Tuesday, June 7, 2011

Interning @ Fenimore Art Museum

By Emma Porter, Curatorial Intern

Hi! My name is Emma Porter and I am a volunteer curatorial intern at the Fenimore Art Museum this summer. In December, I will graduate from S.U.N.Y Geneseo as an art history major. I am very excited to share my experience as an intern and hope it creates a space for learning, discussion and exploration.

All of the staff here at Fenimore are so helpful and they all work together as a team. Communication is critical to everyone here, and that is what makes this museum so prolific and run so effectively. For example, I was given my internship projects at a table with the Director of Exhibitions, Michelle Murdock, Associate Curator of Exhibitions, Chris Rossi and Preparator, Stephen Loughman. Each project was explained to me thoroughly and there was active dialogue amongst all of us. I love the communication; it does make the world go around! Something Michelle told me my first day was that I should look at museums and, all of my surroundings for that matter, as a curator. This is a different way of seeing and I am confident that by the end of my internship here, I will be able to “see” like a curator.  There is a lot to look forward to this summer at the Fenimore, and I cannot wait to visit in the fall and in 2012 to see the final products of our research and planning.

Also notable is the close tie between the Fenimore and The Farmers’ Museum, a rural life museum that gives an up close and personal view of life in the 19th century in New York. I love the stoneware collection in the Herkimer Kitchen and the wallpaper in the Jonas More House. When you visit, be sure to take time to pet the baby sheep in the Smith Morey Barn.

Currently at the Feimore, there is the A Window into Edward Hopper exhibition in the Scriven Gallery on the second floor. It tells the story of what Hopper chose to focus on in the places he temporarily or permanently resided in New England, such as Gloucester, MA and Rockland, ME. His wife Jo was his main model for his well-known works depicting lonely people in Manhattan cityscapes and desolate interiors. The Glimmerglass Festival, just down the road from Fenimore, is adopting the opera called Later The Same Evening which is based on five on Hopper’s paintings from is Manhattan period. The exhibition at Fenimore was developed in conjunction with the Festival's production.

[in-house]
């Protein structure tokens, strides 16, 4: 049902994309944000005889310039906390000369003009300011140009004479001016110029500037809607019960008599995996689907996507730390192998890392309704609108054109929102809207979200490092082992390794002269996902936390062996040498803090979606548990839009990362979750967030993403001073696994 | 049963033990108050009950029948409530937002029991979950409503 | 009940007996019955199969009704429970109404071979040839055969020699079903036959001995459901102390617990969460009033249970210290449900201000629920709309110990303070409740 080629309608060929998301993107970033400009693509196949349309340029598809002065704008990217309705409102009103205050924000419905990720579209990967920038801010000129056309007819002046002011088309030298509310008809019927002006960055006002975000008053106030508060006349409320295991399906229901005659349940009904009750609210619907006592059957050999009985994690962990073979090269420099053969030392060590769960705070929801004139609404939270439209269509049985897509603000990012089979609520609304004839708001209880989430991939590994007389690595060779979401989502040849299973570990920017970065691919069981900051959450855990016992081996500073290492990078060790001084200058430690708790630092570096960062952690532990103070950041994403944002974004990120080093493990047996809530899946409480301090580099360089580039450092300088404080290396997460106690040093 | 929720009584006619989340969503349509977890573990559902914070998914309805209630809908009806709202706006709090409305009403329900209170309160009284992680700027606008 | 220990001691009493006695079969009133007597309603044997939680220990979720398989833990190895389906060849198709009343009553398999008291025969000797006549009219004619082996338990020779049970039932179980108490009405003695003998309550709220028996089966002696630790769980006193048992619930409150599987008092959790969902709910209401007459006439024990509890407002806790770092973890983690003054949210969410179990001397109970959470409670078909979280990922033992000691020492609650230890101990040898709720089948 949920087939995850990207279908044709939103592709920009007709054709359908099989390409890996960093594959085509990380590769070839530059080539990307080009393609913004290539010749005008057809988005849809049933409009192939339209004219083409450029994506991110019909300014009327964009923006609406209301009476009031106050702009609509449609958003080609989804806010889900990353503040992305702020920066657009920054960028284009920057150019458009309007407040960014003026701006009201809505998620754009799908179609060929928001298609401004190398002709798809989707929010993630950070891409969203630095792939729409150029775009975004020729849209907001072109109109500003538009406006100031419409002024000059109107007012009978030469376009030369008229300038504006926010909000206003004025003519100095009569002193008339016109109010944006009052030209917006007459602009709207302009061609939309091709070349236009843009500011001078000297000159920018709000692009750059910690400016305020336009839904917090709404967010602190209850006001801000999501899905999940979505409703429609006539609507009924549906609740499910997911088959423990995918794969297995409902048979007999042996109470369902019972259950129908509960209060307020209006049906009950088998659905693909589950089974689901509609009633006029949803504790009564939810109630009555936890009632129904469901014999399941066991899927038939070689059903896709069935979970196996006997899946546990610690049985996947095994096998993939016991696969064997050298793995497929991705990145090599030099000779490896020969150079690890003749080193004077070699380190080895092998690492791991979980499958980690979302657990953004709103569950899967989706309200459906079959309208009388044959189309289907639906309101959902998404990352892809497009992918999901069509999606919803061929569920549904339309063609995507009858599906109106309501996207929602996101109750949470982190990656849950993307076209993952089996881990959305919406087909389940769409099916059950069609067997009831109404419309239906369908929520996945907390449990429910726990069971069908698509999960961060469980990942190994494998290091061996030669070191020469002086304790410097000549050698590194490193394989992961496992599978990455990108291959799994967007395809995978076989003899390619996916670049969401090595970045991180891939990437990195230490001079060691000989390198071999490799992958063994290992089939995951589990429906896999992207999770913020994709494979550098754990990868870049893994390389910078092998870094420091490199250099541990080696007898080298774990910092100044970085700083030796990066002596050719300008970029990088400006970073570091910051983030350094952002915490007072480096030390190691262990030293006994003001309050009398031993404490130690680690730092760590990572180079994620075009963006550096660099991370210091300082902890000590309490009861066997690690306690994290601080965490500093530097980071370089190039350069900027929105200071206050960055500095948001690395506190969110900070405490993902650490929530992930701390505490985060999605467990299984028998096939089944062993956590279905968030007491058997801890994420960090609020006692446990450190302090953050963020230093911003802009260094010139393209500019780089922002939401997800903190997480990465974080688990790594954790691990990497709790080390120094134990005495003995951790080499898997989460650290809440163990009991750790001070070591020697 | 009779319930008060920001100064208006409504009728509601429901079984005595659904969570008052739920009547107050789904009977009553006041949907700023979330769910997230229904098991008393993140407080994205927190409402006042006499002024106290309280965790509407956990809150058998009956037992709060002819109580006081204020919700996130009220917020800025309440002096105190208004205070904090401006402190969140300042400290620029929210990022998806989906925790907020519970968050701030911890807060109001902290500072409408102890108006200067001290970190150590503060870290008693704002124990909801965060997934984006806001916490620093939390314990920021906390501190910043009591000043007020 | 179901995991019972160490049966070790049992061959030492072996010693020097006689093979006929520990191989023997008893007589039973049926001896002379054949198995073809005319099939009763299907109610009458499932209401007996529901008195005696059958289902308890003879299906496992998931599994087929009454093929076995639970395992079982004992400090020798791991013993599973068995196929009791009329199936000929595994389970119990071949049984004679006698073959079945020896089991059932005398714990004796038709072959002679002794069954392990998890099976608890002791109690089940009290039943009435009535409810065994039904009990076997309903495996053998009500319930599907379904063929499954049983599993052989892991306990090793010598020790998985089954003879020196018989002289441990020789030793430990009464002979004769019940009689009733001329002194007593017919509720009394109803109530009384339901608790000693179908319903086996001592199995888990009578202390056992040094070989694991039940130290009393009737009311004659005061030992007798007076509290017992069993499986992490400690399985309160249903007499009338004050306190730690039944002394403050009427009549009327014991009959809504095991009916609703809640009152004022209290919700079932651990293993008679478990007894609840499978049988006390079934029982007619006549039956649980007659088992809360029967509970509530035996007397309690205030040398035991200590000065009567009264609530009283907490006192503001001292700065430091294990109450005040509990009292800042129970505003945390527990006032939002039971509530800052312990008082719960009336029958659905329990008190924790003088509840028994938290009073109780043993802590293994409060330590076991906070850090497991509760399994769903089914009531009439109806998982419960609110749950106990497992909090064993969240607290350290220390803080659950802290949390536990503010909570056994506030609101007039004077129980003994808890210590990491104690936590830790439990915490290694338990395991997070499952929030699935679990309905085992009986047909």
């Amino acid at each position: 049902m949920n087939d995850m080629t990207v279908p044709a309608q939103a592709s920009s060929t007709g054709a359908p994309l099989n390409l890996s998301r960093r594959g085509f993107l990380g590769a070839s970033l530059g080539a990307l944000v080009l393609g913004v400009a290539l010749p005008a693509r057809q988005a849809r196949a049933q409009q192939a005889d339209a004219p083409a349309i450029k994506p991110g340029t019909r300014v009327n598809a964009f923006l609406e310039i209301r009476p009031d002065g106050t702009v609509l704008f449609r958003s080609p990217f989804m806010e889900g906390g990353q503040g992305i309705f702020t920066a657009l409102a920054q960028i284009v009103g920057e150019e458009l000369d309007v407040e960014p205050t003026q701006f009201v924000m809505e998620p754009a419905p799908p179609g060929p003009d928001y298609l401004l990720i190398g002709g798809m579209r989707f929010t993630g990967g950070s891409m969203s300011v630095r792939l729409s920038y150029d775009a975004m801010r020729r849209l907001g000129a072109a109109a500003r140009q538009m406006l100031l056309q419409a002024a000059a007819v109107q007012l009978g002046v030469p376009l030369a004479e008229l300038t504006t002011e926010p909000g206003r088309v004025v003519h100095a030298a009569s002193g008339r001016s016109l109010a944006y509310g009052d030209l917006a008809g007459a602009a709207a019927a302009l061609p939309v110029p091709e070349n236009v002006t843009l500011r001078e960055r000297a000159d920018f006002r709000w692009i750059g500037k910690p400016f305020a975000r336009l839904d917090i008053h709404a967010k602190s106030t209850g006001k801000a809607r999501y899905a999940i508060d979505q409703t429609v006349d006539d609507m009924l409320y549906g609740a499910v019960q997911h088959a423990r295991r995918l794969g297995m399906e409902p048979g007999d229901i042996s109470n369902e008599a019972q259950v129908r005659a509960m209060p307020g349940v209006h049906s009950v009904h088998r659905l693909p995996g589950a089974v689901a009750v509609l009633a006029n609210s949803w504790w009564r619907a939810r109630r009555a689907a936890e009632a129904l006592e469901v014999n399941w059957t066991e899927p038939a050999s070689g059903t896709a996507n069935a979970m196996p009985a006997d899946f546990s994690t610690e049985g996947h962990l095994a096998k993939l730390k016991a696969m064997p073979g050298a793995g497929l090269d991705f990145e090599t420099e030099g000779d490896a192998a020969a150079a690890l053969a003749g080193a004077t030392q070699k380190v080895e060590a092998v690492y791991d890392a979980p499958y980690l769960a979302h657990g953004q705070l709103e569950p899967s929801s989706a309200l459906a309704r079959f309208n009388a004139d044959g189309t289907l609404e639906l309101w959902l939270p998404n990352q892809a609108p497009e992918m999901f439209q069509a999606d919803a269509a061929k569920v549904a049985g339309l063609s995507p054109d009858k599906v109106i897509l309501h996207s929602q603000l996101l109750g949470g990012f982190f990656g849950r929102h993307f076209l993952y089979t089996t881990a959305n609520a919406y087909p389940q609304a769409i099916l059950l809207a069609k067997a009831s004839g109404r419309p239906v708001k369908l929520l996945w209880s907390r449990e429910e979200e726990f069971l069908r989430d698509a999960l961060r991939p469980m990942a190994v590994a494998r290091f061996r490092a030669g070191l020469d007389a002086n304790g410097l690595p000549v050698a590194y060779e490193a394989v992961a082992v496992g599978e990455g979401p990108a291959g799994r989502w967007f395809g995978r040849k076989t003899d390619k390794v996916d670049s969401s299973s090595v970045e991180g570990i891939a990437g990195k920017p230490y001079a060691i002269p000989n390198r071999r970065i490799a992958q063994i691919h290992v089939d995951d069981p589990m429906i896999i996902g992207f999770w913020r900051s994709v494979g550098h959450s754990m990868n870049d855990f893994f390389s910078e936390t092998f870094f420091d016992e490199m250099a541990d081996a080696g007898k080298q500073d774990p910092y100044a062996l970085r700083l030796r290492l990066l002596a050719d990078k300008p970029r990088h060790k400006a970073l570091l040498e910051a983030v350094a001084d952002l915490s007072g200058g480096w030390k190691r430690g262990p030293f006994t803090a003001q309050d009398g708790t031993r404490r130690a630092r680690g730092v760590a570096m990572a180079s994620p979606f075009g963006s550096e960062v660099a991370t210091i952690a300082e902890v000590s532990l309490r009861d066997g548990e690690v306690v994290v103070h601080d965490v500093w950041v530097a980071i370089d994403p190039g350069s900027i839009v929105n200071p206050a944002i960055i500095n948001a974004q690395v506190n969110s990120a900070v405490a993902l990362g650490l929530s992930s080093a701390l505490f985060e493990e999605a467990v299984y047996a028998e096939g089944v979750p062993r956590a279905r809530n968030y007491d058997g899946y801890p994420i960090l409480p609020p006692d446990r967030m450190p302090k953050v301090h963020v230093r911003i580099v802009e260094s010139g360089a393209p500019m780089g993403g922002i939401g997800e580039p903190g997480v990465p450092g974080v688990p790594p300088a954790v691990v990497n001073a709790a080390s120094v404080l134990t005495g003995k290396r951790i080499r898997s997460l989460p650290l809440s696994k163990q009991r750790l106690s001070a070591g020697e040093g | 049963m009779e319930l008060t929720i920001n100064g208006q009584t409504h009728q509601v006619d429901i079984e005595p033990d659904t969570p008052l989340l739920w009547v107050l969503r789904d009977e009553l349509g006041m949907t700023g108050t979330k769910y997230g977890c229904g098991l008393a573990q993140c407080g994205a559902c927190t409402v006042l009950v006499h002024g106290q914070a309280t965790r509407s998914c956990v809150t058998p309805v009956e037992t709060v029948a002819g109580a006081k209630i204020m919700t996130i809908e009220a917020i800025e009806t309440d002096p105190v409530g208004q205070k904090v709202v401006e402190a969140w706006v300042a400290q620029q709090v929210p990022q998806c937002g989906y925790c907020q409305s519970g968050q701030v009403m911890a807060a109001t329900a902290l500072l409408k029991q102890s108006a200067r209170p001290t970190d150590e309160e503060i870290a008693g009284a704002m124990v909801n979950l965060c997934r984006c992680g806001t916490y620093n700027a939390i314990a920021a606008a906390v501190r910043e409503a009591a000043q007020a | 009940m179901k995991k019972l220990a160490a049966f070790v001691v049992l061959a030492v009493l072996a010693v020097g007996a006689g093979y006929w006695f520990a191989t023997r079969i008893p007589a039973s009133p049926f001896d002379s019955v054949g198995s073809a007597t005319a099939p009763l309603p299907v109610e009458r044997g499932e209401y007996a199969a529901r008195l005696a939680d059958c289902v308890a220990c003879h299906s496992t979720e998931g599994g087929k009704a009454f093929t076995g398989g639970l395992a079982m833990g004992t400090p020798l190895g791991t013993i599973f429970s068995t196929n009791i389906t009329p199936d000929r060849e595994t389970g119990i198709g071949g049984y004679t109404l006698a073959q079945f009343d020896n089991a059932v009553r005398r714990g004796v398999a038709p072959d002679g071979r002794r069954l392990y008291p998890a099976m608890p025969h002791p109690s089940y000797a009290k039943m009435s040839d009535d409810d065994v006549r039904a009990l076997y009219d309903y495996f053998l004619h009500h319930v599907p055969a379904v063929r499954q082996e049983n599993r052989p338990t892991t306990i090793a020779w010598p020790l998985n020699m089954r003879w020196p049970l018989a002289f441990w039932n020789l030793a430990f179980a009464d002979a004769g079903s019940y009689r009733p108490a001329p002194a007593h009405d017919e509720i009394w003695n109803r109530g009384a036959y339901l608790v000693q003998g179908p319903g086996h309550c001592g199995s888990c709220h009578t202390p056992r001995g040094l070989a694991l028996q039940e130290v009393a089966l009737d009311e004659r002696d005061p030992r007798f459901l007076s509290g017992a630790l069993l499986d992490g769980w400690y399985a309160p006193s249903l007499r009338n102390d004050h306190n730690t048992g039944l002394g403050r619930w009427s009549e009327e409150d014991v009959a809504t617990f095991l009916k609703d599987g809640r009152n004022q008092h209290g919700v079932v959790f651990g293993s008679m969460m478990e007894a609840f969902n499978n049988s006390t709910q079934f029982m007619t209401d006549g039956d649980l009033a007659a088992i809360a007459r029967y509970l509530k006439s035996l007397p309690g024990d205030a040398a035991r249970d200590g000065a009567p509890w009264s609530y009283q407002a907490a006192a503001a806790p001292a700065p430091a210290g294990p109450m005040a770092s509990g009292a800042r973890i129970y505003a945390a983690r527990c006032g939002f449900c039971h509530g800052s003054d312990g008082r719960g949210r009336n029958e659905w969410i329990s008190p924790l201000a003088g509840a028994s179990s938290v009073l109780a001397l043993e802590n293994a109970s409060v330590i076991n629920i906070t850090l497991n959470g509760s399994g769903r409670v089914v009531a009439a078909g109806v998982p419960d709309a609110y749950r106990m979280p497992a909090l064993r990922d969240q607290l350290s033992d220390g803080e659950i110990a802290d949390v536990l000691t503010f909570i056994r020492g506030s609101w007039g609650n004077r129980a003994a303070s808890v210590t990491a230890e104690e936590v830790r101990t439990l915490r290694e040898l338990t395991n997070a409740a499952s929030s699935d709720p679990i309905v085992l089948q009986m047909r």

I am currently looking at the work of Tasha Tudor, an icon for the “home-grown,” and “back to the old way” lifestyle. Tudor lived in Vermont and aimed to mimic a life from the rural 1830s. The Fenimore is planning an exhibition of her paintings, drawings, and holiday cards, along with other artifacts from her life. It is obvious how Tudor’s work and lifestyle are relevant to both the Fenimore Art Museum and The Farmers’ Museum. I am looking through her images that the Fenimore is borrowing from the Norman Rockwell Museum in Stockbridge, MA, and figuring out how to tie in images from the Farmers’ Museum with the labels that will be in Fenimore. For example, the label for Tudor’s In April the Birds Return (below) could feature a photograph of two of The Farmers’ Museum’s own oxen yolked and plowing the farm field.

Children and gardens are prevalent in Tudor's work. Gardens can be seen as a metaphor for the intellectual and physical growth of children. Tudor published a Caldecott Honor children’s book that counts to ten using flowers. The Farmers’ Museum has a children’s garden near the Dimmick House. To provide an connection between the Fenimore and the Farmers’ Museum, I think a children’s gardening workshop that incorporates Tudor’s work, especially her children’s books illustrations, would be a lot of fun.

I'll keep you posted as my internship progresses!

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